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Chicago History Museum exhibit of creepy dolls helping tell city's ghost stories for Halloween

Creepy Dolls on display at Chicago History Museum
Creepy Dolls on display at Chicago History Museum 02:09

CHICAGO (CBS) -- When the lights go out at the Chicago History Museum on Halloween, dolls that have spent decades locked away in storage will emerge from the shadows to play.

The "Haunted Dolls and History's Horrors" collection is sharing ghost tales about our city's past.

Some new figures are hiding out inside the Chicago History Museum's "Crossroads of America" exhibit.

"There are 13 dolls that are lurking in areas that they do not belong," said Chicago History Museum director of curatorial affairs Charles Bethea.

Chicago History Museum creepy dolls
One of the 13 creepy dolls on display at the Chicago History Museum for the  "Haunted Dolls and History's Horrors" scavenger hunt to celebrate Halloween CBS

Until recently, the chilling toys were just haunting museum storage. Now visitors can stare into their vacant, glassy eyes; and learn some scary secrets about the city's past.

"All the dolls have dolls have link to Chicago and Chicago history," Bethea said.

Bethea said Chicago has plenty of ghost stories.

"From some real tragedies and disasters such as the Eastland disaster, or the Iroquois Theatre fire; to some of the more popularly known ghost tales like "The Woman in Gray," or "The Woman in Red," who threw herself off, allegedly, from the Congress Hotel," he said.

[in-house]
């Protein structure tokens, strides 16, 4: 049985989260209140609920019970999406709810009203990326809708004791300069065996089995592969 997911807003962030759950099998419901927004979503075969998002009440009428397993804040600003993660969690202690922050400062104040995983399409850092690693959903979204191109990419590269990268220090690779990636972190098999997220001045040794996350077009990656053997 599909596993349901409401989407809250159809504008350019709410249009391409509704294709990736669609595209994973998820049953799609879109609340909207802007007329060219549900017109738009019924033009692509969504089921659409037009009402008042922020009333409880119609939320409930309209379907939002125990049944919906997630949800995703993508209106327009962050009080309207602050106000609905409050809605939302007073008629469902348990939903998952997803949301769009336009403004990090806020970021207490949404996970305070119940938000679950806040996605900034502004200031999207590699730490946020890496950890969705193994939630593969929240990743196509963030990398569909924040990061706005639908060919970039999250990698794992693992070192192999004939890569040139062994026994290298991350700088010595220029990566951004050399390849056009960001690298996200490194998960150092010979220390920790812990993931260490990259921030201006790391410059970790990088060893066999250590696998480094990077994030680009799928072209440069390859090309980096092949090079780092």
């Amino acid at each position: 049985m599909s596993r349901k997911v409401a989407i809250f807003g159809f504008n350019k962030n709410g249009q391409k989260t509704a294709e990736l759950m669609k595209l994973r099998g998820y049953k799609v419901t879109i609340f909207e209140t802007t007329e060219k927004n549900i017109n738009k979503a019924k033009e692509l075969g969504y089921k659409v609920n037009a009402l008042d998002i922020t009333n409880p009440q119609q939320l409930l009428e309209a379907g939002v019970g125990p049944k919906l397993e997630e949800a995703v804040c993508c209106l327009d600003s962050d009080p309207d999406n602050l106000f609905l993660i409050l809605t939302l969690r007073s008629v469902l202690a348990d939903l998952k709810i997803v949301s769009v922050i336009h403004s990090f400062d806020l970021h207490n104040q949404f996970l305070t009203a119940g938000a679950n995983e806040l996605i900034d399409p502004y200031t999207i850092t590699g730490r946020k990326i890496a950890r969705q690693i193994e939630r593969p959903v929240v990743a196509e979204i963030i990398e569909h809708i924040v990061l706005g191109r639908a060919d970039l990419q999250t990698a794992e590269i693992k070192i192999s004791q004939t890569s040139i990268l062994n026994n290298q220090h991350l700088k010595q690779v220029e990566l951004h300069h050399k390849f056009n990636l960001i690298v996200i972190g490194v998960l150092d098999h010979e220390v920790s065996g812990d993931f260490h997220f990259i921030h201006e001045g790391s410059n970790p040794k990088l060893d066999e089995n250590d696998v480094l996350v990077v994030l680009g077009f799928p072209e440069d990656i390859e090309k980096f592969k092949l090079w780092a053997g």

One particular doll has been in the museum's collection for decades, stored next to a gigantic distorted mirror.

"Her face, over the period of time, has become disfigured. So you have to ask, what did she see in that reflection?" Bethea said.


One of Bethea's favorites is "Lullaby Lucy," who has been spending her nights at the museum in a peaceful slumber. Or has she?

"So we're wondering. Is she dreaming? What are her nightmares of?" Bethea said.

Lullaby Lucy Chicago History Museum
Lullaby Lucy CBS

Visitors are provided clues about where to find the dolls, if they dare to search.

"There are definitely some that would send some chills up and down visitors' spines," Bethea said.

But like any nightmare, the dolls' visit is only temporary. Soon they'll find their way back to the museum's darkest corners, where they keep the city's deepest secrets.

Most of the dolls are more than 100 years old.

The museum offers two versions of the scavenger hunt; one for adults and a less scary one for kids.

If you want  to see the creepy dolls, they'll be on display through Sunday.

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